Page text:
Internet, cable, & phone companies working quickly to get the bay area connected again

Power is slowly starting to light up the Tampa Bay area after Hurricane Irma knocked it out over the weekend. So many people are still without internet, cable and phone and some elderly people, who are without cell phones, say it is making them feel as if they are still in the dark.

88-year-old Ed Green says the lights are on in his Pinellas County mobile home but his phone is not.
 
He bundles it with cable, which means everything is out.

"I feel lost,” he said.
 
But he isn't alone; Rose Miccolo lives across the street and is in the same boat. She and her husband ordered an antenna off Amazon weeks before Hurricane Irma hit, they pulled it out of their closet and hooked it up to see if it worked.

“We are picking up several channels, a local news channel I think with ABC,” said Miccolo.
 
Her phone and internet are still dead and they plan on finding a more permanent spot for the antenna until crews get things up and running again. She says her husband is installing an antenna at Green's house to help him connect.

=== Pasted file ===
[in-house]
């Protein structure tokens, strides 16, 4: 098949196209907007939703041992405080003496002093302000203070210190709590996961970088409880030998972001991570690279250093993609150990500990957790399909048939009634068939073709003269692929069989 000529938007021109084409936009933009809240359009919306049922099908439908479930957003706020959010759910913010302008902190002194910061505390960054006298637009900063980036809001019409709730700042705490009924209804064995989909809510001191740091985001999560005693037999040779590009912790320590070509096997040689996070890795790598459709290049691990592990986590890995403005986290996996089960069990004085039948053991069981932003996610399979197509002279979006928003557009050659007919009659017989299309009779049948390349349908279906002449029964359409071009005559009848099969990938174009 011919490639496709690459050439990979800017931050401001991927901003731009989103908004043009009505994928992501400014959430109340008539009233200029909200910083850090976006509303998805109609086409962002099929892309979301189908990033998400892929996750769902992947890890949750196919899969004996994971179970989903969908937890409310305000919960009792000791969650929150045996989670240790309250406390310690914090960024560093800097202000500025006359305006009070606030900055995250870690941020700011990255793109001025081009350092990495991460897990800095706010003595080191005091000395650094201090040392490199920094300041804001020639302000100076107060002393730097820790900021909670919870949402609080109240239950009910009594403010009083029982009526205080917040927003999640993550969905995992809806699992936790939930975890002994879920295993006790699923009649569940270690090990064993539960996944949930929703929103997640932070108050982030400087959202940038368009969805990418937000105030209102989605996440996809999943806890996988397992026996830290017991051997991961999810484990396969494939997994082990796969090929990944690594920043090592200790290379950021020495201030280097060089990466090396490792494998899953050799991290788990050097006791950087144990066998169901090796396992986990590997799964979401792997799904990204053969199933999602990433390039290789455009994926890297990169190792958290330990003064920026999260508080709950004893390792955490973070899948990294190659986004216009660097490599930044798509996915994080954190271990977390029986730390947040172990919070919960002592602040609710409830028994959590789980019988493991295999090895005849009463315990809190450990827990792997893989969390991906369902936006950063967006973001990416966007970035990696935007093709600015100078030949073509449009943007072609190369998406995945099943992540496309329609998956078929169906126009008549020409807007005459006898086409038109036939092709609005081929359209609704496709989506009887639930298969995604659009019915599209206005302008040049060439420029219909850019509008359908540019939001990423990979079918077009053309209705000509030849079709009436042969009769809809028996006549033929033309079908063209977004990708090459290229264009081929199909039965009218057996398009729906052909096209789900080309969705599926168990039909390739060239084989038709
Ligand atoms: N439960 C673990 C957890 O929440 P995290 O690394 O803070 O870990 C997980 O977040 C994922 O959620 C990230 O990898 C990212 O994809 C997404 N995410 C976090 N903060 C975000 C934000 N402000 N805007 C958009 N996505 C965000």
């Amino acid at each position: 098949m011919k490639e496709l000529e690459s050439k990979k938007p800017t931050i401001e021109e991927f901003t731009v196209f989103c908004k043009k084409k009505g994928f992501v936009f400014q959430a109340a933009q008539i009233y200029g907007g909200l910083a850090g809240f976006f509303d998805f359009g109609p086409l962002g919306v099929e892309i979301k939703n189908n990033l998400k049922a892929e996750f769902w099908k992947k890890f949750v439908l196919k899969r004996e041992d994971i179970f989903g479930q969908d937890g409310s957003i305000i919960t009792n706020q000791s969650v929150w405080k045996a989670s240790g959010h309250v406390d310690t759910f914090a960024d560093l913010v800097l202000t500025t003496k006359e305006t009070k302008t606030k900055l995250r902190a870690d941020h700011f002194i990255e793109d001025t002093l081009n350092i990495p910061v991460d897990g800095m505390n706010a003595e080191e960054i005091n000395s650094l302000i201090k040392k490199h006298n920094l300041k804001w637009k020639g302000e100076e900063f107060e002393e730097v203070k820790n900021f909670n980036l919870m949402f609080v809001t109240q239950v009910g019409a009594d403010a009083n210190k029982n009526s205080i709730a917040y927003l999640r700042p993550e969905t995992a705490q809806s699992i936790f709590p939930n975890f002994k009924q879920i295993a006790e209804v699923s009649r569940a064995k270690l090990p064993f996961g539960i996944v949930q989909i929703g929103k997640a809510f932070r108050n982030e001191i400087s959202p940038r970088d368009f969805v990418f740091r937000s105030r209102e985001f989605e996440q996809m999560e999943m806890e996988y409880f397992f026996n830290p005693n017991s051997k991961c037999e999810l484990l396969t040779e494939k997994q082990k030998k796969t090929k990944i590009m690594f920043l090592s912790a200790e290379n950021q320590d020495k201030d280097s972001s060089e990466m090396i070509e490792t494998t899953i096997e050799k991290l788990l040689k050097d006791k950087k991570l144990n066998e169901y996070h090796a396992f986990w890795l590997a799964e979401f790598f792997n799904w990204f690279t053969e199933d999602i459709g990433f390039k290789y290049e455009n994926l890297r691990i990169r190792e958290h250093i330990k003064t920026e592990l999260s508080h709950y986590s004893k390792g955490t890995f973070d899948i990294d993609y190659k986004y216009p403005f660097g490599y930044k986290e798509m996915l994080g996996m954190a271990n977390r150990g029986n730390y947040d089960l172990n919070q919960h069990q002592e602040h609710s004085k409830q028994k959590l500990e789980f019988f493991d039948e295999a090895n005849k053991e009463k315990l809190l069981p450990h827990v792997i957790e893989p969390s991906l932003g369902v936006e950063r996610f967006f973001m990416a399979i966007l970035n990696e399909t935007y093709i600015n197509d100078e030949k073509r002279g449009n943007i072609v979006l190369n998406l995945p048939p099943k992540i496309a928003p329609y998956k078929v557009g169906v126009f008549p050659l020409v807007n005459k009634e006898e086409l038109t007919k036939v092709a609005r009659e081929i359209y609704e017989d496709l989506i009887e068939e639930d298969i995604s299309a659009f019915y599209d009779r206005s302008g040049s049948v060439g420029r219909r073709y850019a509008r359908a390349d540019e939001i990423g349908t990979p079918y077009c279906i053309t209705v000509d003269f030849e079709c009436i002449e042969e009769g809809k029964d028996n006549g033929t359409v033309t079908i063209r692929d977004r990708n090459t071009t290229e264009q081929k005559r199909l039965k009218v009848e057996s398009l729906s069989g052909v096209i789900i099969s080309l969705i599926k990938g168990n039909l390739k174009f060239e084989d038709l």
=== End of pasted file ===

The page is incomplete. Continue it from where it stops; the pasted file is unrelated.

"I'm not getting any news one way or the other. I don't know what's going on in this world,” he said, telling ABC Action News he wasn't even sure if the hurricane had left the state yet.

A lot of the major companies, like Spectrum, Comcast and Frontier are scrambling to get things back up, working closely with power crews to assess the outages. None of those companies could give a solid timeline, but say they know where the outages are and are working quickly.

Spectrum is reminding people of the 32,000 FREE WiFi hotspots throughout the state available to them right now. Just open up your phone’s settings, and click on the “FREE SPECTRUM WIFI” that pops up. You must be in reach of one for it to appear on your phone.

If you need a computer, libraries are good options too.

Comcast is also reminding customers to not worry about billing questions. Its main goal is to get things up and running for you, so you’re comfortable and happy with service.

Miccolo says neighbors should be looking out for each other.

"If you know that someone is handicapped or elderly it's probably a good time to go knock on their door," she said.

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